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Developing High Quality Items and Assessments… On PURPOSE! PowerPoint Presentation
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Developing High Quality Items and Assessments… On PURPOSE!

Developing High Quality Items and Assessments… On PURPOSE!

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Developing High Quality Items and Assessments… On PURPOSE!

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  1. Developing High Quality Items and Assessments…On PURPOSE! Keystone Item and Test Development IU1 – November 27, 2012

  2. AGENDA • Keystone blueprints & Keystone results • Webb’s Depth of Knowledge • Multiple-choice item writing rules • Practice writing multiple-choice items • LUNCH • Constructed-response item writing rules • Practice writing constructed-response items

  3. Why? • Understand the quality and rigor of the Keystone exams • Many districts are developing their own Keystone-like items and assessments

  4. Two Important Questions – Purpose and Content • What’s the purpose of the test? • What are you going to do with the results? • What decision(s) will be made based on the results? • Prepare students for Keystone-like items. • What’s the content of the test? • Algebra I Assessment Anchors • Biology Assessment Anchors • English Literature Assessment Anchors • At a higher cognitive complexity (Depth of Knowledge)

  5. Defining the Purpose “A test is only reliable and valid for the purpose for which it was designed.” Shula Nedley, Ph.D.

  6. Introducing….the Test Blueprint • The items must be comparable to the items on the Keystones. • Therefore, we need to write items to match the Keystone specifications. • Each Keystone has two Modules • Each Keystone has both multiple-choice and constructed-response items.

  7. Algebra I Keystone – from PDE documents - part of the Blueprint 60% 40%

  8. Biology Keystone – from PDE documents - part of the Blueprint 73% 27%

  9. Literature Keystone – from PDE documents - part of the Blueprint 65% 35%

  10. Spring 2011 Statewide Results 38.6%

  11. Webb’s Depth of Knowledge Webb & Bloom DoKvs Difficulty

  12. Webb’s Depth of Knowledge • Webb developed a process and criteria for systematically analyzing the alignment between standards and assessments. • Webb’s Depth of Knowledge Model can be used to analyze the cognitive complexity required for the student to master a standard or complete an assessment task.

  13. Webb’s Depth of Knowledge • Cognitive complexity refers to the cognitive demand associated with a test question. • The Depth of Knowledge level of the question is determined by the complexity of the mental processing that the student must use to answer the question.

  14. Webb’s four levels of complexity 1. Recall - Recall of a fact, information, or procedure 2. Basic Application of Skill/Concept - Use of information, conceptual knowledge, procedures, two or more steps, etc. 3. Strategic Thinking - Requires reasoning, developing a plan or sequence of steps; has some complexity; more than one possible answer; generally takes less than 10 minutes to do. 4. Extended Thinking - Requires an investigation; time to think and process multiple conditions of the problem or task; and more than 10 minutes to do non-routine manipulations.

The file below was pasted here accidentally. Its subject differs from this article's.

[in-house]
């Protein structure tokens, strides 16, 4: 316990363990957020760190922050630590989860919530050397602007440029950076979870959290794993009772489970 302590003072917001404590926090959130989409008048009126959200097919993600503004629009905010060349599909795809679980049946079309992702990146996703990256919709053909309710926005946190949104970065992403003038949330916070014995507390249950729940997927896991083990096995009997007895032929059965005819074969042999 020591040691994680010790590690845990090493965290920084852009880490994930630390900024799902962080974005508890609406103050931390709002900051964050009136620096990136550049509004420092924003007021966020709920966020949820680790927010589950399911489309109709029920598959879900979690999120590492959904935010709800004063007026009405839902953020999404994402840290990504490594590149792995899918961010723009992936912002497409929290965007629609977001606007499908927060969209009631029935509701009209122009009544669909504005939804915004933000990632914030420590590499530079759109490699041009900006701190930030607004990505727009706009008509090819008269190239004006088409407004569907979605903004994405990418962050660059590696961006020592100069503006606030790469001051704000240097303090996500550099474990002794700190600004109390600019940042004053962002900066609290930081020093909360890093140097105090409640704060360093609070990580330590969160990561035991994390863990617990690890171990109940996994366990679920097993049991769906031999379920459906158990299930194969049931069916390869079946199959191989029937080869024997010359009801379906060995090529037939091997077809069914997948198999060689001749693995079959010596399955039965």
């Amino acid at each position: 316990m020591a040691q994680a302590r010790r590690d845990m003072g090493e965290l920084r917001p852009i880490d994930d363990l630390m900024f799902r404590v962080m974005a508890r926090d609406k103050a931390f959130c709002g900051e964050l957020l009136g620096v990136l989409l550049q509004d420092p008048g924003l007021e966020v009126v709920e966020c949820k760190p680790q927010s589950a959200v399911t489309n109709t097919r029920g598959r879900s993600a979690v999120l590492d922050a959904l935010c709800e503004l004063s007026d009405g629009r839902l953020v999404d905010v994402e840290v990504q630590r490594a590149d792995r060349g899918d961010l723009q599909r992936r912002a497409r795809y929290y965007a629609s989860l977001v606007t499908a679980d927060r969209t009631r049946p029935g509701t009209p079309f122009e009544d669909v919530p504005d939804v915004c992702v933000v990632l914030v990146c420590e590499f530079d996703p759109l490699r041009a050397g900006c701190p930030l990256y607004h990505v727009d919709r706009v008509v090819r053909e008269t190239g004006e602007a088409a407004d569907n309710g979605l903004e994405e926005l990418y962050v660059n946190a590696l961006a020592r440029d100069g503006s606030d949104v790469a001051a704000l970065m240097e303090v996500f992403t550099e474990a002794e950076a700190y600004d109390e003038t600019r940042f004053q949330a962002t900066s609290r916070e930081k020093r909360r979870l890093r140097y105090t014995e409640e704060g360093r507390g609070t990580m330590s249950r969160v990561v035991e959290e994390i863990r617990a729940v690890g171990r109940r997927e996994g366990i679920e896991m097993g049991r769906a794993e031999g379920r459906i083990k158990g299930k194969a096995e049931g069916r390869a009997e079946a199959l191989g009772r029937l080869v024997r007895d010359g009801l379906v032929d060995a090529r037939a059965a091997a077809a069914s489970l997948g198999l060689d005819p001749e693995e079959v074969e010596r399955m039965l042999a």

15. Sometimes verbs help us write items at different DOK levels

  16. But….don’t get stuck on the verbs • Level 2 items are measuring more than one skill • What are the skills this item is measuring? • Level 3 items go even deeper and measure more than two skills. Multiple skills must be known to correctly answer the item. • In PA – Level 3 DOK are measured primarily with Constructed R items. • In PA – Level 4 DOK are long term projects.

  17. Same Verb—Three Different DOK Levels DOK 1-Describe three characteristics of metamorphic rocks. (Requires simple recall) DOK 2-Describe the difference between metamorphic and igneous rocks. (Requires cognitive processing to determine the differences in the two rock types) DOK 3-Describe a model that you might use to represent the relationships that exist within the rock cycle. (Requires deep understanding of rock cycle and a determination of how best to represent it)

  18. DOK ≠ Difficulty The word illeist means a person who: • refers to themselves in the 3rd person. • plays a specialized musical instrument. • is sick. • loves animals. Difficulty: Easy, Medium, Hard? DOK: 1, 2, 3?

  19. DOK ≠ Difficulty In Mr. Bell’s classes, the students voted for their favorite shape for a symbol. Here are the results. Using the information in the chart, Mr. Bell must select one of the shapes to be the symbol. Which one should he select and why? The shape Mr. Bell should select: _________________ Explain: _________________________________________ Difficulty: Easy, Medium, Hard? DOK: 1, 2, 3?

  20. DOK ≠ Difficulty By inserting a gene into crop plants, scientists have developed plants that are resistant to insects. If an insect eats the plant, the insect dies. Which practice is unnecessary with this new plant variety? • Eroding the land by tilling • Overproducing food crops • Removing weeds from crops • Spraying plants with pesticides Difficulty: Easy, Medium, Hard? DOK: 1, 2, 3?

  21. Test Your Depth of Knowledge You are trapped in a room with 2 doors, one of which leads to freedom and the other to certain death. You do not know which is which. Each door is guarded by a man, one of whom always lies, while the other always tells the truth. You do not know which is which. You can ask but one question of either man to gain your freedom. Which question should you ask? • How do I get out of this room and stay alive? • Which one of the two door is the correct one? • Who is the man who never tells the truth & always lies? • Which door would the other man say leads to death?